Bloom's SpoonsThursday, October 15, 2009
Theatre is much like film. Casts and the crew who work with them have a pecking order. There are positions in film like the grips. I have no real idea of what they do. Do they hold things? Many in theatre, like in film, are essential, some are also unsung. One of them is the Fight Director. In films like The Matrix we would all understand that the Fight Director or fight sequence director would be most important. A broadsword fight in a Bard of the Beach production of Macbeth would also be on that same league.
Then you go with your daughter, as I did tonight, to the opening performance of American playwright William Gibson’s, The Miracle Worker presented by the Vancouver Playhouse Theatre Company. You would never consider that a fight director would have any kind of relevance in a play based on the early life of Helen Keller. Fight scenes here? Impossible!
Yet there are fights in this extremely fine production directed by Meg Roe (I remember her well from her killer role as an actress playing an autistic youth in the recent Vancouver Playhouse production of Toronto, Mississippi) which use scissor, spoons and other thrown objects that are so central to this play that without them The Miracle Worker would fizzle. It is a fight between a headstrong little girl who is unable to connect between the signs for letters, and the real objects, things and people they define, and a just-as-headstrong woman of 20 (not a teenager!) with a past that might just prevent her from finding a solution to the process of thought through language.
The unsung hero of that virtuoso spoon fight is Fight Director David Bloom seen here in picture above left. During the scuffle for the fallen spoon the theatre was so quiet that all I could hear was that spoon drop.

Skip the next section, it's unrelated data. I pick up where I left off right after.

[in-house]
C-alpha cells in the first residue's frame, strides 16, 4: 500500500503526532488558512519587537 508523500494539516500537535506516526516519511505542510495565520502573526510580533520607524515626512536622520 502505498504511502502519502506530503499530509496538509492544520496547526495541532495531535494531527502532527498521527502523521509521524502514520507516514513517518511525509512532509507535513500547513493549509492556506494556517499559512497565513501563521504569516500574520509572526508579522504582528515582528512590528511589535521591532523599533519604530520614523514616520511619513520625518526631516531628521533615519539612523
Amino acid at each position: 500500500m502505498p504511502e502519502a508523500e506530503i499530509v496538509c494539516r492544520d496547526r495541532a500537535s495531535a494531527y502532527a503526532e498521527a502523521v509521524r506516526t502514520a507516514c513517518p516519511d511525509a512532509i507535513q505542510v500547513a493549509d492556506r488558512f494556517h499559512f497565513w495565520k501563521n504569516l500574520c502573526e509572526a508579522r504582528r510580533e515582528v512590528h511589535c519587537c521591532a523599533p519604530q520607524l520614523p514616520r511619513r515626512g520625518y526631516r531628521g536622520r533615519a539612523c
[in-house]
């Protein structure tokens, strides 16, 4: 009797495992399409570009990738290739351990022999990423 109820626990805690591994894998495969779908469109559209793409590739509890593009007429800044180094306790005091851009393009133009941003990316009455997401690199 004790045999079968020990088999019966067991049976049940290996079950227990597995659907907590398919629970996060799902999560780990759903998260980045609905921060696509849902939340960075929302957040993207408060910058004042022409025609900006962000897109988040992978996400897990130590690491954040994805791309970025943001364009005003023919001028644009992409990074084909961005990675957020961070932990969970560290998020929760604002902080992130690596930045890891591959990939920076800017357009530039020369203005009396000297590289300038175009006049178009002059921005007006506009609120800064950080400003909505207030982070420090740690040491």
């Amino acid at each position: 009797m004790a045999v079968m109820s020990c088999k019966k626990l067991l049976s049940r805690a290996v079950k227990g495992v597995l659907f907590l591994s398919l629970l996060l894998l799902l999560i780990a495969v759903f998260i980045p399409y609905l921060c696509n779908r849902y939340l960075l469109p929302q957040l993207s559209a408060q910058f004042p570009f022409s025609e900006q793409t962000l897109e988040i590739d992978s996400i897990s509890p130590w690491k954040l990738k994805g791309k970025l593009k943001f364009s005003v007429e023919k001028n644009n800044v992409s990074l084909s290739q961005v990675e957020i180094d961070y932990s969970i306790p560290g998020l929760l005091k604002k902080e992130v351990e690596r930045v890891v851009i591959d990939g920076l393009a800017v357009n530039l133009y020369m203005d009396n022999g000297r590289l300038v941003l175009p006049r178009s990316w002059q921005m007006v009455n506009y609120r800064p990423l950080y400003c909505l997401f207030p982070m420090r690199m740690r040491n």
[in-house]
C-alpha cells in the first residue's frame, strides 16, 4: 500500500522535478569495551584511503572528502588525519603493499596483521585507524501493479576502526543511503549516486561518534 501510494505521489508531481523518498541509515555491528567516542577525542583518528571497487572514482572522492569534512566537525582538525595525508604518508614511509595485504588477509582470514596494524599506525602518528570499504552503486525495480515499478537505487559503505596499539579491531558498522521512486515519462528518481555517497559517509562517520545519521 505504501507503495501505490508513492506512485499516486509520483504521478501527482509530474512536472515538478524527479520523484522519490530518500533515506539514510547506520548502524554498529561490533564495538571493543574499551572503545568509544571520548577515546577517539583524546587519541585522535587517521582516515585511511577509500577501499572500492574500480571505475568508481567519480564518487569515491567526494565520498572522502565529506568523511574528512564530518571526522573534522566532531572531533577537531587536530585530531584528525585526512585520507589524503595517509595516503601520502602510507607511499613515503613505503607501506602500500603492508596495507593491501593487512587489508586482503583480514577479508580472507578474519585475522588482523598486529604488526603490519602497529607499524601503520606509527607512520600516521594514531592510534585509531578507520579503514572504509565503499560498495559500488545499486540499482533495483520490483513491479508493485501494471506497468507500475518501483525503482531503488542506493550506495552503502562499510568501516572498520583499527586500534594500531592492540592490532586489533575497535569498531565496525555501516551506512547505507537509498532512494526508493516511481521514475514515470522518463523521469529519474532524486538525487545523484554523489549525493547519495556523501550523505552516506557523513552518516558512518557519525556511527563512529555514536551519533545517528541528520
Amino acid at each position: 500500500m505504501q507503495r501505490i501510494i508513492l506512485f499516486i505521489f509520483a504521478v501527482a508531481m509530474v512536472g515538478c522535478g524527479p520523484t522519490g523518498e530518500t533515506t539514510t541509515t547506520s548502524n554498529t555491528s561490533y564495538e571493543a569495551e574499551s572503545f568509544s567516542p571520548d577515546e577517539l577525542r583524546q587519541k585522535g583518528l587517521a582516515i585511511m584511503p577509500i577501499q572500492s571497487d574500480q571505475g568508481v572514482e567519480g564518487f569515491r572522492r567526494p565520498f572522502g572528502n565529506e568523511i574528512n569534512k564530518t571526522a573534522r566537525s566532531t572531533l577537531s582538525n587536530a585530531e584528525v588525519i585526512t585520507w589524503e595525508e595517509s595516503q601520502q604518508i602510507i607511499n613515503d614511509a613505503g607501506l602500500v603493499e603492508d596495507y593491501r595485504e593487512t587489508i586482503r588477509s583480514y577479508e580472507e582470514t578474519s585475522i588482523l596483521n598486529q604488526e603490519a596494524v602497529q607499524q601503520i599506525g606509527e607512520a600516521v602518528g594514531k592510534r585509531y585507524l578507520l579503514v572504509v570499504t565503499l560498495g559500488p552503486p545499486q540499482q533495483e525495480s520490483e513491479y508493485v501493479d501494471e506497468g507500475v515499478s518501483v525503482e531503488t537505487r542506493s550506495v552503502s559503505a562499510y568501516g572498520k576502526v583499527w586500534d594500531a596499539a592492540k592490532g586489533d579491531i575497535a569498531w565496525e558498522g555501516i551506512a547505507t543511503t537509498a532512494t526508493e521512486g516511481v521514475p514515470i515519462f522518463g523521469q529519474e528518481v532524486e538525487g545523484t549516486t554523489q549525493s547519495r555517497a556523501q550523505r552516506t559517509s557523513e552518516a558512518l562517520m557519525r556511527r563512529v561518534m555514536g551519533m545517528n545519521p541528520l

Two little girls play Helen Keller, Margot Berner and Emma Grabinsky. If I understand well my program notes my daughter Hilary and I saw Margot Berner tonight. She was superb in her battle of wits with her nurse and teacher Annie Sullivan played by Anna Cummer.
I must diverge here to give my account of my extraordinary experience in having Cummer in my studio back in 2005. I happened to ask her if she could cry on demand. I had been lucky before in that I had photographed two acresses who could do just that. Cummer looked at me and left the studio. A few minutes later she returned and stood in front of my camera with a face that was ravaged by sorrow. Little tears began to pour down her eyes.
In this production of The Miracle Worker all the other actors, Hamza Adam as Percy/Doctor, Tom Butler as Captain Keller, Jennifer Clement as Kate Keller, Marci T. House as Viney and Bridget O’Sullivan as Aunt Ev were good given that it was just about impossible to compete with Cummer and Berner's strong performances in roles designed to be just that.
For me there was one other actor who stood out. He is one of my favourites in town. Ryan Beil played James Keller, a young man who does not seem to know how to please his father. Beil has a kind of Stan Laurel universal face that can adapt to any situation. I thought he was excellent in the Main Street Production of Glengarry Glen Ross. I ache to see Beil in a comedy that goes beyond the role limitations of this summer’s Bard on the Beach production of The Comedy of Errors. Beil can be funny and especially so if let loose!
As Hilary and I watched the battle of wits between little Helen Keller and Annie Sullivan I kept whispering in her ear, “Lauren and Rebecca (my granddaughters and Hilary’s daughters) are easy in comparison to this!”
It was around 11pm that Hilary called to say, “Lauren was impossible. She threw pens and pencils with such force against the kitchen stove, that she broke them. She refused to write down anything for her dictée. Her father has grounded her, including no TV until Monday.”
I wonder if David Bloom might have approved. In the play Annie Sullivan says, "Obedience without understanding is a blindness, too." What would Sullivan have opined on grounding?